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Keyboard switch manufacturer and designer, Cherry, just announced their newest and most revolutionary product: the Viola mechanical switch which may appear in keyboards by the fourth quarter of 2020 in keyboards costing $50 or more. Cherry also announced a series of updates to their Cherry MX line, the MX1A, which comes in four different switch colors.

At the conference in a private room, we were shown two prototype keyboards which included the latest in Cherry’s mechanical switch technology.

The Cherry Viola Unveiled at CES 2020

The Viola takes modularity to an entirely new level. Unlike the MX1A series of updates, Cherry’s newest line is a quantum leap in design innovation. In one word, it’s best described as modular. That means it’s easily modified. In other words, Viola switches can be changed and upgraded without  a soldering iron. On top of that, the switches are cheaper to produce than the original MX line.

cherry viola switch view from the side

The Viola Is Solder-Free

Instead of requiring laborious amounts of soldering, the new Viola switch merely pops into place on the keyboard printed circuit board (PCB). But on top of being easy to install, the Viola also comes with fewer moving parts. The reduced number of parts makes it easier to produce and, in theory, mechanically more reliable.

viola switch cherry

We’ve seen similar developments on keyboards such as the ErgoDox EZ, which uses swappable switches. Other than the ErgoDox EZ Why Hardware Startups Are Hard: Bringing the ErgoDox to Life Why Hardware Startups Are Hard: Bringing the ErgoDox to Life Here’s a controversial opinion for you: launching a software startup is easy. Hardware, on the other hand? Hardware startups are hard. Really hard. Read More , there are SIP sockets that enable easy LED change outs. But up until Cherry’s announcement, there was no cheap and easy solution for anyone who wants to own a keyboard with solder-free, knock-out switches.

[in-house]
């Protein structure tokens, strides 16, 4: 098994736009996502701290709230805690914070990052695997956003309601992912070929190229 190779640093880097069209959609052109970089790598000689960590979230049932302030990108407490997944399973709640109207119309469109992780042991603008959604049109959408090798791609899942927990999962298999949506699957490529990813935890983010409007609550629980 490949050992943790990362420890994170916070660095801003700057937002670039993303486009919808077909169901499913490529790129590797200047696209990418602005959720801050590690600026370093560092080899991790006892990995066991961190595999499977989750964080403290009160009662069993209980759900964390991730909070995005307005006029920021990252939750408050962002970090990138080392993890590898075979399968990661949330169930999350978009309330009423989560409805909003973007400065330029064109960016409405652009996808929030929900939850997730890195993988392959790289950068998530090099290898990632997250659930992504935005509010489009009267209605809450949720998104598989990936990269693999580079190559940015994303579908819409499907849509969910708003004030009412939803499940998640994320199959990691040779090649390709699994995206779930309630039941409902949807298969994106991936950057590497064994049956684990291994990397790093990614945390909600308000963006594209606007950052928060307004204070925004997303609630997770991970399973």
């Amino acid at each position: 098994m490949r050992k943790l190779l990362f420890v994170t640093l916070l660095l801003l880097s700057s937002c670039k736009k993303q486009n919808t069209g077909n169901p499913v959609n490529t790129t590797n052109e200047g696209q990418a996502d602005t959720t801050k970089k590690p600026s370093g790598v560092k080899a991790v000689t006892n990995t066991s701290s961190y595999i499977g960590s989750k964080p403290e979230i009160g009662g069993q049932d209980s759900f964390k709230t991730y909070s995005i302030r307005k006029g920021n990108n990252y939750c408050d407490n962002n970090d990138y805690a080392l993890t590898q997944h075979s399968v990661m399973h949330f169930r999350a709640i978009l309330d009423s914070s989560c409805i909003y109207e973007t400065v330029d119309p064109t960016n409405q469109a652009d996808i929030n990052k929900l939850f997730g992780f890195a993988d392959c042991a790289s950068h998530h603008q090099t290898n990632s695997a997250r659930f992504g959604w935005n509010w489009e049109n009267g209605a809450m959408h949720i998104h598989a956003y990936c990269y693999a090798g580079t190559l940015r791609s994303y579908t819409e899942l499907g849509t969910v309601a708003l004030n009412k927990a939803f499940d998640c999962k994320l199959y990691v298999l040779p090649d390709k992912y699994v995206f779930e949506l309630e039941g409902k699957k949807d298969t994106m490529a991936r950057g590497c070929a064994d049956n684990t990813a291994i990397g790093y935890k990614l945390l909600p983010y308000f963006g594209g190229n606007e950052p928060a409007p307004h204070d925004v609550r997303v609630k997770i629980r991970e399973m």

The Viola Is Cheaper and Simpler

On top of modularity, the reduced number of components make the Viola switch much cheaper and, in theory, more reliable. While we haven’t yet seen the track record of keyboards using solder-free Viola switches, it is common-sense to believe that because fewer components are used, there should be a corresponding improvement in component durability, since there are fewer moving parts.

While we don’t have exact estimates on the cost of a Viola-equipped keyboard, the early estimate was in the ballpark of $50. Compared to the cheapest full-sized, Cherry-switch keyboards, such as the Logitech G610 Orion, it appears that using Viola switches can reduce the cost of a keyboard by around 50%. If Cherry’s estimated price proves true around launch, there may be 60% or number pads that cost far less than even $50. Time will tell how far prices fall.

cherry keyboard's mx1a update

Unfortunately, there are some serious shortcomings.

Viola Switch Problems?

The Viola switch unfortunately is not perfect. While its modularity and simplicity are amazing innovations, it comes at a price: Viola needs an entirely new motherboard designed for the switch. That means older boards cannot be retrofitted and require replacement.

On top of that, there is only one switch at present. However, Cherry claims that they will continue to release refinements on the basic Viola design. Their road map includes all the Cherry staple switches, including Speed, Red, Black, and Blue. But I suspect that Viola may end up displacing the MX line.

The MX1A Update

The MX1A update includes modifications to 12 of Cherry’s MX line of switches. Essentially, the update will improve on each switch’s resistance to dust, dirt, and other particulate matter. There are also a number of performance tweaks. It’s not a substantial upgrade over the older MX Cherry switches. However, if you already have a PCB designed for Cherry switches then you could drop in the MX1A switch without any issue.

While it’s unexciting compared to the Viola switch, the MX1A update is fully compatible with the current market-dominant keyboards which mostly use Cherry-compatible motherboards.